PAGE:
Infuriated by the alleged stand of the Nigerian Medical Association (NMA) against the implementation of the planned harmonisation of salaries of health workers in the country, the Association of Hospital and Administrative Pharmacists of Nigeria (AHAPN) has berated NMA on her opposing stand to the progress of others, asking her to desist from undermining and denigrating other professionals in the health sector.
According to a statement, jointly signed by the National Chairman of AHAPN, Pharm. Martins Oyewole, and the Secretary, Pharm. Jelili Kilani, the association absolutely condemned the statement credited to NMA that “although health workers faced many hazards in the discharge of their duties, their output could not be compared to doctors who performed the bulk of the medical services”.
AHAPN noted that every profession in the healthcare sector has its scheme of service which clearly stipulates job description and corresponding remuneration as approved by the relevant regulatory agencies. “The NMA cannot continue to undermine and denigrate other professionals in the health sector, by virtue of the privileges her members enjoy as ministers of health and headship of federal governmental agencies in the health sector, including federal tertiary health institutions”.
Citing the examples of practices in other developed climes, with the patient as the centre of attraction, the body maintained that every professional has a role to play to ensure optimum patient care. There is nothing fantastic about Nigeria’s healthcare sector today under the leadership by coercion of NMA. It is an open secret that our healthcare sector is in shambles today, due largely to undue territoriality that is the hallmark of Nigerian doctors as against the need to strengthen professionalism.
On the alleged pride of NMA over the professional status and relevance of her members, as allegedly stated, “medical doctors are highly skilled and few in the country, the cut- off mark for medical students is 280 and above”, the hospital pharmacists said that virtually every professional in the healthcare sector, especially the pharmacist, is highly skilled. Pharmacists are even fewer than the medical doctors (compare 40,000 doctors to 20,000 pharmacists) because of the extensive and rigorous training they undergo.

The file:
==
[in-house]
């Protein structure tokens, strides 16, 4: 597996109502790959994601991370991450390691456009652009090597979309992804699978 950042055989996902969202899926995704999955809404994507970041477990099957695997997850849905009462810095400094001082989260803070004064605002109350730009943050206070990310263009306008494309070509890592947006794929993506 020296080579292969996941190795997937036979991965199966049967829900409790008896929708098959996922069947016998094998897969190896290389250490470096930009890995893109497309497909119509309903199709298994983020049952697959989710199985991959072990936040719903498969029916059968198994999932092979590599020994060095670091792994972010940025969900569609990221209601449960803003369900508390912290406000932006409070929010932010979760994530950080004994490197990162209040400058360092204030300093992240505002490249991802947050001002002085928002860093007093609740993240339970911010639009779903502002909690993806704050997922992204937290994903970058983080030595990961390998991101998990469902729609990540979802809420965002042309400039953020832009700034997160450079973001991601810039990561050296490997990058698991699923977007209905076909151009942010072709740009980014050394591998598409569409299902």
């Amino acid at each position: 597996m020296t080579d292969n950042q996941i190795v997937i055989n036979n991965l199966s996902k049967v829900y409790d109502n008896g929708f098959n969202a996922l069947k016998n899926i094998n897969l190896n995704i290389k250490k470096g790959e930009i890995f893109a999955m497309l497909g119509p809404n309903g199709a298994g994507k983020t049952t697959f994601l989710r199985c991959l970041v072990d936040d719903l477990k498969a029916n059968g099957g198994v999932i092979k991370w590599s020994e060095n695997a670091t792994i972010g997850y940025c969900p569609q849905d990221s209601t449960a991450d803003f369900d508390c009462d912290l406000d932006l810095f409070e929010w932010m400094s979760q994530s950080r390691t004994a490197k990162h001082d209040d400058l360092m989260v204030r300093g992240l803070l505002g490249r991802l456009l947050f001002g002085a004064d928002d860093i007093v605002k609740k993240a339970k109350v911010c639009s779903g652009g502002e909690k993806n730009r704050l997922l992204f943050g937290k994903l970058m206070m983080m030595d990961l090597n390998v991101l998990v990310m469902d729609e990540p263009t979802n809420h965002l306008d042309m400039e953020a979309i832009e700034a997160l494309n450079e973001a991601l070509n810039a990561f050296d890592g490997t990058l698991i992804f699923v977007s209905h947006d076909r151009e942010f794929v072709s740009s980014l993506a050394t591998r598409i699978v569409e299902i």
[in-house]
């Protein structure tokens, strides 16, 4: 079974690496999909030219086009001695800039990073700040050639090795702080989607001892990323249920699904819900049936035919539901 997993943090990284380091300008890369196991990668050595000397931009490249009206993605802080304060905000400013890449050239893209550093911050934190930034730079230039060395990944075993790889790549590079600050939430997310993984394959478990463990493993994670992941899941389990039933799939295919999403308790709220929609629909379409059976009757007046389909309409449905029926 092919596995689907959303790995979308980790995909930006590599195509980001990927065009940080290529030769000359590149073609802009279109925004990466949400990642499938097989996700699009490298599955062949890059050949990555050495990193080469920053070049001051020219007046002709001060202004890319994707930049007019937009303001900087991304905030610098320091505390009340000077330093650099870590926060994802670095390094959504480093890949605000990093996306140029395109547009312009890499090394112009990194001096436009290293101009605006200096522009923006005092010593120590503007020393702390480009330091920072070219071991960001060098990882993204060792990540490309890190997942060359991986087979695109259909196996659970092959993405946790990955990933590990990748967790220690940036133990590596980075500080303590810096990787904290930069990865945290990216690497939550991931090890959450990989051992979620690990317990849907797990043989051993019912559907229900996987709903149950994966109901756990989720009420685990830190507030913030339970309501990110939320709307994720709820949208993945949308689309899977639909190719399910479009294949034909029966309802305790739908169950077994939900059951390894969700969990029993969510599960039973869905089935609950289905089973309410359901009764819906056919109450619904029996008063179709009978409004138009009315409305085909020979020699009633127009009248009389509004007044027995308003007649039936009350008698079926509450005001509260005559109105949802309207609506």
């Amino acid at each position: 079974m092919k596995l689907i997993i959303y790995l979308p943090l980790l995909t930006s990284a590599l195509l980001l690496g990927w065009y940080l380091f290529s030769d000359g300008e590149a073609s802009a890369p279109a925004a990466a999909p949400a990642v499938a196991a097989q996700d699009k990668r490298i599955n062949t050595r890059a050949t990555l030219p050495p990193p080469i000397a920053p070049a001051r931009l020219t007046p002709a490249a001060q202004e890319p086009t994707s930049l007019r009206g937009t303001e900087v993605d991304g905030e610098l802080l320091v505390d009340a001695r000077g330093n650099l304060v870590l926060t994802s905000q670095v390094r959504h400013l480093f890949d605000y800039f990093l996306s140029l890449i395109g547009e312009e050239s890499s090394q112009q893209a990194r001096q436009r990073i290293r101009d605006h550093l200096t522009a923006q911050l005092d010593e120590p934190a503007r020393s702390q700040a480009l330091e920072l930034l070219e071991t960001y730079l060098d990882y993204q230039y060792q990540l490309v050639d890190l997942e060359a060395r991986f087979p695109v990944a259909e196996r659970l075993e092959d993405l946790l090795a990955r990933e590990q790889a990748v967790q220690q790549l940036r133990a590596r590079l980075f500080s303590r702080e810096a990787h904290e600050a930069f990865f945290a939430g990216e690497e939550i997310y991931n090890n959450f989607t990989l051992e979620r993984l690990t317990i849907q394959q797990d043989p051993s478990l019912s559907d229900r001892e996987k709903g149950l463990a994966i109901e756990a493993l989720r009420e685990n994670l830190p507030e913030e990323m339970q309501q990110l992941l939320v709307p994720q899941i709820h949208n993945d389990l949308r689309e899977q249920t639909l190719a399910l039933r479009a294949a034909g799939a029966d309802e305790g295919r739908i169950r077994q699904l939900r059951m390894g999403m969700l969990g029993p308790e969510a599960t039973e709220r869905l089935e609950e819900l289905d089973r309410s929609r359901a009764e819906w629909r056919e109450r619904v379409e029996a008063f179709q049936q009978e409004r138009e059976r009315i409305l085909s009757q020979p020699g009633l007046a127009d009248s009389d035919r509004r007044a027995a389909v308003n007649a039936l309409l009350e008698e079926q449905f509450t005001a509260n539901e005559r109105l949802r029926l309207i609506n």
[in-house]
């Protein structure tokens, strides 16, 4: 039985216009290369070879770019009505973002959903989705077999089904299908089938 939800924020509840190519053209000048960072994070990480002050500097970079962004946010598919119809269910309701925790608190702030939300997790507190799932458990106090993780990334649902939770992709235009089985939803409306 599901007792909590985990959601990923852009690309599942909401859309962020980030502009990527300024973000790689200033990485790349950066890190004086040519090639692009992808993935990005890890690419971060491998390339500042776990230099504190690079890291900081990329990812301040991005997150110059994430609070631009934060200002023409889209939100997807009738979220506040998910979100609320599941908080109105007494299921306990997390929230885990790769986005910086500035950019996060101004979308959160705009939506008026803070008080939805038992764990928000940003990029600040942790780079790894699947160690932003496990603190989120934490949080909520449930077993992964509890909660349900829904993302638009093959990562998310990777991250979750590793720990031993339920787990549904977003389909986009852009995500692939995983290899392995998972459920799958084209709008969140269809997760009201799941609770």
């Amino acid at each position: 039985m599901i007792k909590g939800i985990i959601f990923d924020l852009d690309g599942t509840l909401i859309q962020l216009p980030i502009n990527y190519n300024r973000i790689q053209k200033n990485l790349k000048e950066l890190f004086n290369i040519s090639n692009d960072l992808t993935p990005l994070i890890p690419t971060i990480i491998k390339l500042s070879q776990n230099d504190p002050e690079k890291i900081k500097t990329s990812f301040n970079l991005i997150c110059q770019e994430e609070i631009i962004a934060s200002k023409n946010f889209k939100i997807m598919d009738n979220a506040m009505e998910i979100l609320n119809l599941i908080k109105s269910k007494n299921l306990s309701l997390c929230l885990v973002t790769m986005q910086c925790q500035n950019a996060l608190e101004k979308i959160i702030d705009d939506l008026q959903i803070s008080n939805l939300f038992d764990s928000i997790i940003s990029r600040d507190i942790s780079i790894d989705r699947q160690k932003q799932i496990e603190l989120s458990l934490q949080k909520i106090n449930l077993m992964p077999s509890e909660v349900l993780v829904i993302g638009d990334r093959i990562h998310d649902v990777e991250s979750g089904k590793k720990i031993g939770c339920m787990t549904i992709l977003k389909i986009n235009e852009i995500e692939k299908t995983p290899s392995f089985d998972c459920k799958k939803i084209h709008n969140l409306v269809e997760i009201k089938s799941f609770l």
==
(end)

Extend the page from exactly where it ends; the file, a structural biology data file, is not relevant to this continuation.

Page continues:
“We state emphatically that cut-off mark is only a relative method of assessing level of intelligence or academic brilliance, and that is why it varies from year to year and from school to school. The true yardstick for measuring intelligence remains Intelligent Quotient (IQ) Test, which remains constant. Some pharmacy schools have same, lower or higher cut-off marks than medicine. Cut off mark is not a guide or indicator of who will be a successful professional. It is easier to change course from Pharmacy or any other science to medicine than to change to Pharmacy – only the best and the toughest survive Pharmacy training”, the statement reads.
It was in this regard that AHAPN called on the Federal Government to go ahead with the implementation of the planned harmonization of healthcare workers’ salaries, adding that it should be based on the outcome of a Job Evaluation Committee Report of 2008 by the Federal Ministry of Health, Federal Ministry of Labour, and National Salaries Income and Wages Commission.
The body also beseeched the Federal Government to review her policy on appointment of the headship of the Federal Ministry of Health and Federal Tertiary Health Institutions to be rotational among all qualified professionals in the health sector, rather than the statutory selection of only medical doctors as it has been for a while now. “This will engender healthy competition among the healthcare team for the overall good of Nigerian patients. Enough is enough”.